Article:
Consequently, the aims of the study were twofold. Firstly, this study quantified firefighters’ physical activity levels and sedentary time within (2-h periods) and across shifts during planned burn operations. Secondly, this study examined whether firefighters’ physical activity and sedentary time during one shift or 2-h period was associated with their activity levels in the following shift or 2-h period.

2. Materials and Methods

2.1. Recruitment and Participants

Participants were recruited through an advertisement circulated to the Australasian Fire and Emergency Services Authority Council communications officers. Approximately 250 accredited firefighters contacted the research team directly, and 53 salaried firefighters provided written informed consent to participate in the study. Of these, 38 firefighters (29 male, 9 female) completed all aspects of data collection (i.e., work diary, accelerometry) over a 28-day period in 2013 or 2014. Self-reported health data, obtained from a General Health Questionnaire, and firefighting experience were collected prior to the study commencing. Participants were located throughout Australia. Height and weight measurements (used to calculate their body mass index (BMI)) were also self-reported. No relevant diagnosed medical disorders were reported by participants. Data were also collected on participants’ sleep between consecutive shifts, which have been published elsewhere [16]. Ethical approval was obtained from the University’s Human Research Ethics Committee (2012-300; approved 15 November 2012).

2.2. Measures

Firefighters completed a daily work diary over the 28-day data collection period. Data collected included shift start and end times (used to identify shift length), travel time, the burn location, a brief overview of their shift work (e.g., used a rakehoe, extinguished debris, etc.), and information regarding their sleep behaviour between-shifts. This diary has previously been used in wildfire research [8].
Participants wore an accelerometer (Phillips Actical MiniMitter/Respironics, Bend, OR, USA) on their non-dominant wrist for 28 consecutive days. The Actical (28 × 27 × 10 mm, 17 g) monitor uses a piezoelectric omnidirectional accelerometer, which is sensitive to movements in all planes in the range of 0.5–3.0 Hz, and measures the frequency, intensity, and duration of human movement [17]. The Actical has acceptable validity (0.62) and reliability (0.81–0.99) for objectively measuring sedentary time (SED), physical activity intensities, and sleep in 1-min epochs [18,19]. Firefighters were instructed to wear the monitor for the whole day (including sleep) and to only remove the Actical during periods when immersion in water was likely (e.g., whilst showering).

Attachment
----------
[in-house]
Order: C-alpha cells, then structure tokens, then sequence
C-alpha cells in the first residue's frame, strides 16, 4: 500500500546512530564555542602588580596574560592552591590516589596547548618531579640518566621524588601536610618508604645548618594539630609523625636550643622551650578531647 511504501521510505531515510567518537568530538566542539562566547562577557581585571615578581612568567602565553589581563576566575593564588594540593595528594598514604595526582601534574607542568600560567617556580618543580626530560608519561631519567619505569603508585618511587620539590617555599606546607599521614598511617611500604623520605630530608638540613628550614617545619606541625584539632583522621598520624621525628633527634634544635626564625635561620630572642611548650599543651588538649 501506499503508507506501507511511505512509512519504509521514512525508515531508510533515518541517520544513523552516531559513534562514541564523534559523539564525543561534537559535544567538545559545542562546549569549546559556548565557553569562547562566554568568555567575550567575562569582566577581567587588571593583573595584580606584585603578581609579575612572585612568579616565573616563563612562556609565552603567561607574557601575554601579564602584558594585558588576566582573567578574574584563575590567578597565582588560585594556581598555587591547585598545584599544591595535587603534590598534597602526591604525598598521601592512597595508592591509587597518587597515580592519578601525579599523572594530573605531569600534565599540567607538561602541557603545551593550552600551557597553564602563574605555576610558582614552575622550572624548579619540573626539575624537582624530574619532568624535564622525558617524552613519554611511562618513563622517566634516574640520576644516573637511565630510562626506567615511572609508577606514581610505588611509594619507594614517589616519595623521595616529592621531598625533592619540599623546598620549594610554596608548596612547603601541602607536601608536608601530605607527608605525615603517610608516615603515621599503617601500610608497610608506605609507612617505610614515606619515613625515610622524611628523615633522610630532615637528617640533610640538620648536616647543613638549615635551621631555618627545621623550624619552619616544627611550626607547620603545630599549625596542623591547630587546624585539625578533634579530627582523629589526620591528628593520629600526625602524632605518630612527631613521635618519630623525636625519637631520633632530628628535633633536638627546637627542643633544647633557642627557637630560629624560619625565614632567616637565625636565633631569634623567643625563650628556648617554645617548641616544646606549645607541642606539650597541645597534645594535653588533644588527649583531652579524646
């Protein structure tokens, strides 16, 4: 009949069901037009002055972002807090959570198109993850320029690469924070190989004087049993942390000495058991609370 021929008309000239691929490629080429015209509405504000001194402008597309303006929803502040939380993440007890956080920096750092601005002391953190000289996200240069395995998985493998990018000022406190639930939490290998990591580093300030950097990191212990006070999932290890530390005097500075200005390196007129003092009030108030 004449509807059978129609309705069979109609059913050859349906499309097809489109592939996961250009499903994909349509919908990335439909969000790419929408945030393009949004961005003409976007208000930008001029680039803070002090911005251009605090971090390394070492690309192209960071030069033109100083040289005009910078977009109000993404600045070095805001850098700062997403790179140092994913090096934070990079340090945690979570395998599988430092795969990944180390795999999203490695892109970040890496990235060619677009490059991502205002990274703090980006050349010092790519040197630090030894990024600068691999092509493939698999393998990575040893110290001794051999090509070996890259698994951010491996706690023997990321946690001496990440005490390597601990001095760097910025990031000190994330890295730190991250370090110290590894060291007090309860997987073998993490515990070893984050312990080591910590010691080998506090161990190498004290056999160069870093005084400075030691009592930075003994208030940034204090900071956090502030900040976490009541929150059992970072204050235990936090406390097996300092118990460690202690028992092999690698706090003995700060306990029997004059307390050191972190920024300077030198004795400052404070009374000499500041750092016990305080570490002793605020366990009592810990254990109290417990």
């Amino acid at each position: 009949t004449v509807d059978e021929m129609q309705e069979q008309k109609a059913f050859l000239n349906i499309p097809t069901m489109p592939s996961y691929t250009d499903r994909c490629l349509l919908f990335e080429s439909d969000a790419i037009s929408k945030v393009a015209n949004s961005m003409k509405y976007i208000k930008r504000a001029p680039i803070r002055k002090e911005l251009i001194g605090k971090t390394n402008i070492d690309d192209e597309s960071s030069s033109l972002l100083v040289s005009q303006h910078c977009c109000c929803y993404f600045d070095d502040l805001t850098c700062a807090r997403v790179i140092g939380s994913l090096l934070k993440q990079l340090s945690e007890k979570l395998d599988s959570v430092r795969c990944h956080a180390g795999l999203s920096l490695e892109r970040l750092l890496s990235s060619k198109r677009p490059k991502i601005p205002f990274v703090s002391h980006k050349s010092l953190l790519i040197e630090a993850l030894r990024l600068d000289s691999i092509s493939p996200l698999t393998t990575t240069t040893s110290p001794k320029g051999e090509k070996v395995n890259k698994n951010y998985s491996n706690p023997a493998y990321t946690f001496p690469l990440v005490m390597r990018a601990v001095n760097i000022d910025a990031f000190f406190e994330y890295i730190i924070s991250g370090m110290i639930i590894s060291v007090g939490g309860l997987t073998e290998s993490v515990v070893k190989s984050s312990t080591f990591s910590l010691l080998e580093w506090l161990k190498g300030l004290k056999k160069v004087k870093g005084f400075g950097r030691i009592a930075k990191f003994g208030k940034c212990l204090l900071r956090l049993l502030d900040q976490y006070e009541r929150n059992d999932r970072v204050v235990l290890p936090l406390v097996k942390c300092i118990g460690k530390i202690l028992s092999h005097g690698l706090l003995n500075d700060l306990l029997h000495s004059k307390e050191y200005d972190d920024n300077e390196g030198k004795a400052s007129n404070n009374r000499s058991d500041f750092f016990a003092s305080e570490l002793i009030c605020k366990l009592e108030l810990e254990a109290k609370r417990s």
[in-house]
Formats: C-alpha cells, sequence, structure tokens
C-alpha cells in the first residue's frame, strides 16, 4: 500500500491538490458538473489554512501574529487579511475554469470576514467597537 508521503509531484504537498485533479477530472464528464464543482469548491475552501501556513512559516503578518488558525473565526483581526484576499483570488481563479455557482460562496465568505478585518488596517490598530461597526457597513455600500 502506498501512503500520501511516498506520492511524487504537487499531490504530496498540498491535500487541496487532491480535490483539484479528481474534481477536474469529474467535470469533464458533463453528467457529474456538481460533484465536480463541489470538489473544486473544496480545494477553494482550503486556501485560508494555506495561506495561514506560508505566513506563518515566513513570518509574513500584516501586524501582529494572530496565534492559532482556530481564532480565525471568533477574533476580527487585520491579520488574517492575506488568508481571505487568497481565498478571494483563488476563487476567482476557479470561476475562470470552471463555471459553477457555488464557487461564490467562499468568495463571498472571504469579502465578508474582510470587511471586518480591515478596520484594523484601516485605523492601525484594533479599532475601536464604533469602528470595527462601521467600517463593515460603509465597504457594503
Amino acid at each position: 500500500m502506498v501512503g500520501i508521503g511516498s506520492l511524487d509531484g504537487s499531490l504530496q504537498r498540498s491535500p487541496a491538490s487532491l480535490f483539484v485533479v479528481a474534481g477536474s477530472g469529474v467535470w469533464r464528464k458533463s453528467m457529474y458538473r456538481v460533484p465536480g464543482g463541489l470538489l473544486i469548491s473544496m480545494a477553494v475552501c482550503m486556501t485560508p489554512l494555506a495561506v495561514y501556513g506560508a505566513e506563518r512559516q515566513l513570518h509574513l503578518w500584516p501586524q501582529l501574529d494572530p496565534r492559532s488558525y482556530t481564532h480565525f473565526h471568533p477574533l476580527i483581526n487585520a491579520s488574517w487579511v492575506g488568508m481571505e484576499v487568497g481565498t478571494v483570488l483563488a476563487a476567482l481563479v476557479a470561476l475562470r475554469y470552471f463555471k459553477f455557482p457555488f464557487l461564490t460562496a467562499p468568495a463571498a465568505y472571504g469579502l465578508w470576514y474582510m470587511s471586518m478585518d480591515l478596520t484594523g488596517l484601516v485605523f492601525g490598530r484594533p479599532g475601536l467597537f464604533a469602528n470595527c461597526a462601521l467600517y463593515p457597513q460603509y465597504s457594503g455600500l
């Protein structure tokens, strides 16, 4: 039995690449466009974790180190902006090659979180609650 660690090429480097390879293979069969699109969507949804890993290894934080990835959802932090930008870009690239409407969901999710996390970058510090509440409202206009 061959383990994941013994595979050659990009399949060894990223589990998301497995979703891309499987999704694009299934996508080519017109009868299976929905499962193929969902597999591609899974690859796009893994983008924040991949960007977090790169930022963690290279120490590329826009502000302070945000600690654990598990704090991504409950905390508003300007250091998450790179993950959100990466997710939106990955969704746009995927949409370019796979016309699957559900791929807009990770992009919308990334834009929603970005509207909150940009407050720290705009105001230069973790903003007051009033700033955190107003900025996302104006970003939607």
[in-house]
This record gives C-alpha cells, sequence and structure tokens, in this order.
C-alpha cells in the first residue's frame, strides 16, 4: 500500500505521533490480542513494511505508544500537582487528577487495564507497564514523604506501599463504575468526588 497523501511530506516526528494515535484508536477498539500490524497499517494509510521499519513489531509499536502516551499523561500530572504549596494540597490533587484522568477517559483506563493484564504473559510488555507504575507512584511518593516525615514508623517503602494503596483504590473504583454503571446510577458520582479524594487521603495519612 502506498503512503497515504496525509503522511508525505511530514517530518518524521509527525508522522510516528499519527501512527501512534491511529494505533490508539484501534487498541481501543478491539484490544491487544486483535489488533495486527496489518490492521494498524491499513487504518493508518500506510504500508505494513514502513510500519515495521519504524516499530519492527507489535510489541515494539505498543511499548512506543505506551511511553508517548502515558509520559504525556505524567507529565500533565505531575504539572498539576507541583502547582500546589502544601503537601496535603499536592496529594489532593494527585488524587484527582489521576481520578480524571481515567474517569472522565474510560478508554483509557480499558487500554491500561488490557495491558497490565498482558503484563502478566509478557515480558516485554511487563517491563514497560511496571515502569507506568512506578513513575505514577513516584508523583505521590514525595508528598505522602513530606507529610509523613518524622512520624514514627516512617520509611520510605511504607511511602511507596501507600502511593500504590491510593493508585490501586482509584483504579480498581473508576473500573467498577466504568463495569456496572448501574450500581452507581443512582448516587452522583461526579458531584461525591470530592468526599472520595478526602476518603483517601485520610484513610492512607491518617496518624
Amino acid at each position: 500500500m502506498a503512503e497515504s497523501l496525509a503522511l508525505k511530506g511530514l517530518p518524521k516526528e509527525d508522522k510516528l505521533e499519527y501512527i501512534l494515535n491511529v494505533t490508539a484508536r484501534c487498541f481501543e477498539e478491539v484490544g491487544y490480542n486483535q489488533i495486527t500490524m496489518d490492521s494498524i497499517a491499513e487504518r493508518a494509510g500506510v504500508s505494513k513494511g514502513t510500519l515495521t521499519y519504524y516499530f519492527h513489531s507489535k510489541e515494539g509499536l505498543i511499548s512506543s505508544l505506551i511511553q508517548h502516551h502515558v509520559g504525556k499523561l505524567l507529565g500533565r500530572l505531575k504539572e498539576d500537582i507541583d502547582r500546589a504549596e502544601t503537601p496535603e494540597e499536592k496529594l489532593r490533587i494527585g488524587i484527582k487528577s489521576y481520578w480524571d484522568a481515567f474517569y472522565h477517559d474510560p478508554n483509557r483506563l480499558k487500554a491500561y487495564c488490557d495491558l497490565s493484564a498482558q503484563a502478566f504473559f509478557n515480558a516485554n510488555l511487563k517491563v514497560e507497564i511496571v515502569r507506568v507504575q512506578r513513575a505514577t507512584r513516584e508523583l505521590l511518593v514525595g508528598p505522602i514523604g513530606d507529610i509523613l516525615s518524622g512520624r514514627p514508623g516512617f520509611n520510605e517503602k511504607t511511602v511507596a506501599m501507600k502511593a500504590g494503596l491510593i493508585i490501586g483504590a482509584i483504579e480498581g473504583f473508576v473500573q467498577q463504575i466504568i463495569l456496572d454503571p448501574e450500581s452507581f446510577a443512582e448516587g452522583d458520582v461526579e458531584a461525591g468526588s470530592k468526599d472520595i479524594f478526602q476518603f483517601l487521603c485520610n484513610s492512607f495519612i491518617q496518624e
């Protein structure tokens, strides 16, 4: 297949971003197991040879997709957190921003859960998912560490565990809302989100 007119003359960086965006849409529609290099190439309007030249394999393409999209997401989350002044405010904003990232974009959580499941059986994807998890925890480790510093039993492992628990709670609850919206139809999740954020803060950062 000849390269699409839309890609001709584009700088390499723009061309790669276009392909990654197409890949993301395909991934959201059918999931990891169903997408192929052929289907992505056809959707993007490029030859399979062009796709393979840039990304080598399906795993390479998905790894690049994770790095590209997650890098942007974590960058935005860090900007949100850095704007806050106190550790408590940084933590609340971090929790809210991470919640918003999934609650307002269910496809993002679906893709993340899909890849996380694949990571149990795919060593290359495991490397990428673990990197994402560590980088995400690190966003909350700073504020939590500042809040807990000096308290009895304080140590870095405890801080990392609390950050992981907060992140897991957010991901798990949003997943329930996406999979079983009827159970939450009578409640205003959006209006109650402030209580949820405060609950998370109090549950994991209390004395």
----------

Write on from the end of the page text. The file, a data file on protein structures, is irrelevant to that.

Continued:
2.3. Data Management

Accelerometer data were downloaded using Actical software (Phillips Actical MiniMitter, software v.3.10, Respironics, Bend, OR, USA). This software uses validated location-specific algorithms that determine time spent (min) in light- (LPA; ≥1.5–2.99 metabolic equivalents (METs)), moderate- (MPA; ≥3.0–5.99 METs), and vigorous-intensity physical activity (VPA ≥ 6 METs [19]). Average activity counts for three consecutive minutes of less than 50 counts·min−1 were classified as sedentary time (SED; Respironics, personal communication). Non-wear time was defined as periods of at least 60 min of consecutive zeros, which is the most commonly used non-wear definition in adults [17]. Activity counts less than 40 counts per epoch for at least 10 min were used to identify sleep periods [20]. All downloaded data were subsequently reduced using a customized Microsoft Excel macro to determine the total and percentage of time spent sedentary and in different physical activity intensities for each shift and within-shift period (2-h period). As collected data are date and time stamped, it was possible to extract SED and physical activity intensities for each planned burn shift using the daily diary completed by participants. For a shift or 2-h period to be included in the analyses, firefighters were required to have worn the Actical monitor for at least 50% of a planned burn shift or 2-h period, in accordance with previous physical activity research [8,21,22]. Self-reported shift start and end times were used to determine each planned burn shift for the between-shift analysis. For the within-shift analysis, shifts were divided into 2-h periods in accordance with previous firefighting research [11,12].

2.4. Statistical Analyses

All data were analysed using Stata v14 (StataCorp, College Station, TX, USA). Descriptive statistics (mean ± standard deviation (SD)) were initially calculated for all measured variables. Descriptive Actical data were initially checked for normality using histograms to plot the distribution. Data approximated to a normal distribution for the physical activity variables. The average proportion of time spent in SED, LPA, MPA, and VPA were calculated for each firefighter’s planned burn shift and for each 2-h period. Due to the range of planned burns shift lengths (5–17 h), exploratory analyses were conducted to examine the number of firefighters contributing data to each 2-h period. As the number of firefighters contributing data decreased from 31 to 11 after shift lengths of 14 h, the descriptive examination of activity patterns within-shifts was capped at 14 h (i.e., seven 2-h periods included). However, all 2-h periods were included in the main analysis described below.